In this part of the series we focus on The Paradox. This move is a type of reversal where the leader or therapist prescribes the symptom or moves the patient or subject toward the behavior or feeling opposite of the desired goal. For example, a wife who wants to stop nagging is encourage to increase the amount of nagging. Parents who want to stop their teenager from swearing are encouraged to get the teenager to swear more. One common example is to recommend “Try harder,” to an overfuctioner who is feeling exhaustion at trying to change the system.
One benefit for the leader in using this tactic is to avoid advice-giving, which is a form of willful overfunctioning. The paradox within the paradox here is that person who are anxious often are stuck in “seriousness” and will likely not be able to see the humor in the paradox. But even in this case there seems to be a proven benefit to following up in the prescription of paradox. A dramatic case is the teenager who is brought into the therapist because of swearing. When the parents demand that the teenager stop swearing it only results in a battle of wills (“You can’t make me,” says the teenager). The therapist prescribes the paradox (in collusion with the confused but cooperative parents) and instructs the parents to “punish” the teenager’s instance of swearing by making the child swear for 10 minutes. It doesn’t take long for the swearing behavior to cease. Of course, part of the reason is that the problem wasn’t the behavior as much as the teenager needing to get the parents’ attention.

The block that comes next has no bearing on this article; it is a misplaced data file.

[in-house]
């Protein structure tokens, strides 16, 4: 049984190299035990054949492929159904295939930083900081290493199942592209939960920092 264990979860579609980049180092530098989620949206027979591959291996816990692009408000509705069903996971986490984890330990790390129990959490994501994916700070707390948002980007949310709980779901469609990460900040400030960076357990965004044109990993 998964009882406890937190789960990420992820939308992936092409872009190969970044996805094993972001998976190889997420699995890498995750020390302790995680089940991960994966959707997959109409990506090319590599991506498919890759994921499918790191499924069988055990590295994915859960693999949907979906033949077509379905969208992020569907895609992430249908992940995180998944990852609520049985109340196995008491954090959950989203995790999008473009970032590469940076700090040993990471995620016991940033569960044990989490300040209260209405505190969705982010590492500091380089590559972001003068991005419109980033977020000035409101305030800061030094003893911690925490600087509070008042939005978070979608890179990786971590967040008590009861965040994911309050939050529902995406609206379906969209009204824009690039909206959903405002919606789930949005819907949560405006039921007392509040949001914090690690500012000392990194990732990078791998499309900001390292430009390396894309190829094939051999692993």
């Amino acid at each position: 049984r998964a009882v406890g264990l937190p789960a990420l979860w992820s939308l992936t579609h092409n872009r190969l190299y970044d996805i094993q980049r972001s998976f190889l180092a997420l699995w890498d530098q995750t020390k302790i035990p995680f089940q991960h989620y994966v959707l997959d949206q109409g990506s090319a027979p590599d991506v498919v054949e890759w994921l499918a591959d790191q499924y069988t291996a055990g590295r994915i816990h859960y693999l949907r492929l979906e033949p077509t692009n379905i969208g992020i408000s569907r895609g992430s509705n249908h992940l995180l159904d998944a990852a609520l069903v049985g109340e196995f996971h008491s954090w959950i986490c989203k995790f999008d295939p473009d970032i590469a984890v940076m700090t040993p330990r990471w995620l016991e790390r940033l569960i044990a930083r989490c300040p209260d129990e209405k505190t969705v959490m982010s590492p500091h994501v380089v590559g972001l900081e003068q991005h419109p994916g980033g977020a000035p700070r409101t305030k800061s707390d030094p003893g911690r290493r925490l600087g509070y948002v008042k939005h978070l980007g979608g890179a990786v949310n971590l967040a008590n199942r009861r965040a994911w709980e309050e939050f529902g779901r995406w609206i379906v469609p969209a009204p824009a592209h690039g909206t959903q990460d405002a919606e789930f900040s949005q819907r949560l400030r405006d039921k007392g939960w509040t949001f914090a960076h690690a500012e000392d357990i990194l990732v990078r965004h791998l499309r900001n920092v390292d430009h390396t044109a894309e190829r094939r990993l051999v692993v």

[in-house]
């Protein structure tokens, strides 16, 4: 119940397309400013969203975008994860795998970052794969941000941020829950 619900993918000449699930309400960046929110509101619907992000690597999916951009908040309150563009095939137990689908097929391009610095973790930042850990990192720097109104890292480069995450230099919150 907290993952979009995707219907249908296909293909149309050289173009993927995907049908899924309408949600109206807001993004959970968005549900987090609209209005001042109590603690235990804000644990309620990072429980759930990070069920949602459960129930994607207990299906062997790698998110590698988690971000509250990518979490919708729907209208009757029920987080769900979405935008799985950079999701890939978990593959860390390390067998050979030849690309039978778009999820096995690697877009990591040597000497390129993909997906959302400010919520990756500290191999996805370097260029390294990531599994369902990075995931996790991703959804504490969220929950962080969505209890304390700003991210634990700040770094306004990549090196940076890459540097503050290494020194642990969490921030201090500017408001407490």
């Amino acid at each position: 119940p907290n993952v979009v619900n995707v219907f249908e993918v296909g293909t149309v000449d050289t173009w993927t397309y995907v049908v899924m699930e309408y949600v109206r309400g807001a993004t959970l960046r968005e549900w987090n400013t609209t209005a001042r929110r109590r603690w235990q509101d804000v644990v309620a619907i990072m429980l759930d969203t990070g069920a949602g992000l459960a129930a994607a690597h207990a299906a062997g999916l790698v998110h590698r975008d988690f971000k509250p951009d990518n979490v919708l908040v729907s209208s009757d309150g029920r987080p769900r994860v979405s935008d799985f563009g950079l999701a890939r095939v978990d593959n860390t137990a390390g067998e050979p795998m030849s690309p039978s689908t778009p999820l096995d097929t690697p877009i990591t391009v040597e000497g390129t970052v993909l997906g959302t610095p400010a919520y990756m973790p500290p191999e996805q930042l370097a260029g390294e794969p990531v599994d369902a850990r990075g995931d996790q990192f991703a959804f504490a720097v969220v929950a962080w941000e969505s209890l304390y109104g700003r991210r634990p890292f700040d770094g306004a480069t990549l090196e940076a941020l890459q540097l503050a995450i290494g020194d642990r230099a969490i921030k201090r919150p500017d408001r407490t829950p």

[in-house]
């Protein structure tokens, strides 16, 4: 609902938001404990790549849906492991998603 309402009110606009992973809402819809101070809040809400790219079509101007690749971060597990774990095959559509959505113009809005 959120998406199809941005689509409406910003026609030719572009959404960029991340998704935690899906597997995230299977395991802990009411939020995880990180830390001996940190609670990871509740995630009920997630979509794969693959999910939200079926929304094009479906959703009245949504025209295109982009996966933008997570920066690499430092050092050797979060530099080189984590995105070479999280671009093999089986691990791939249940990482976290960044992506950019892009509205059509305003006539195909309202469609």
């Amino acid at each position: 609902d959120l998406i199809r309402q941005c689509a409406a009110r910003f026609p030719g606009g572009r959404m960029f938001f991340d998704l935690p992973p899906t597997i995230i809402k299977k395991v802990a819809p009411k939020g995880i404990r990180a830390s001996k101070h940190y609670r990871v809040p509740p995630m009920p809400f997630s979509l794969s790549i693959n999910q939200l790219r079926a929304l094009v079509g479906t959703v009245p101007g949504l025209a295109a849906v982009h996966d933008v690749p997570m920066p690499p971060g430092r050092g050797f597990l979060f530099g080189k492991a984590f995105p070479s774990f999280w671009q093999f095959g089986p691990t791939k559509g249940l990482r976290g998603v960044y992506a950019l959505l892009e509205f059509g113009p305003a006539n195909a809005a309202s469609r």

Next week’s Systems Ju-jitsu tactic: “Join the Resistance”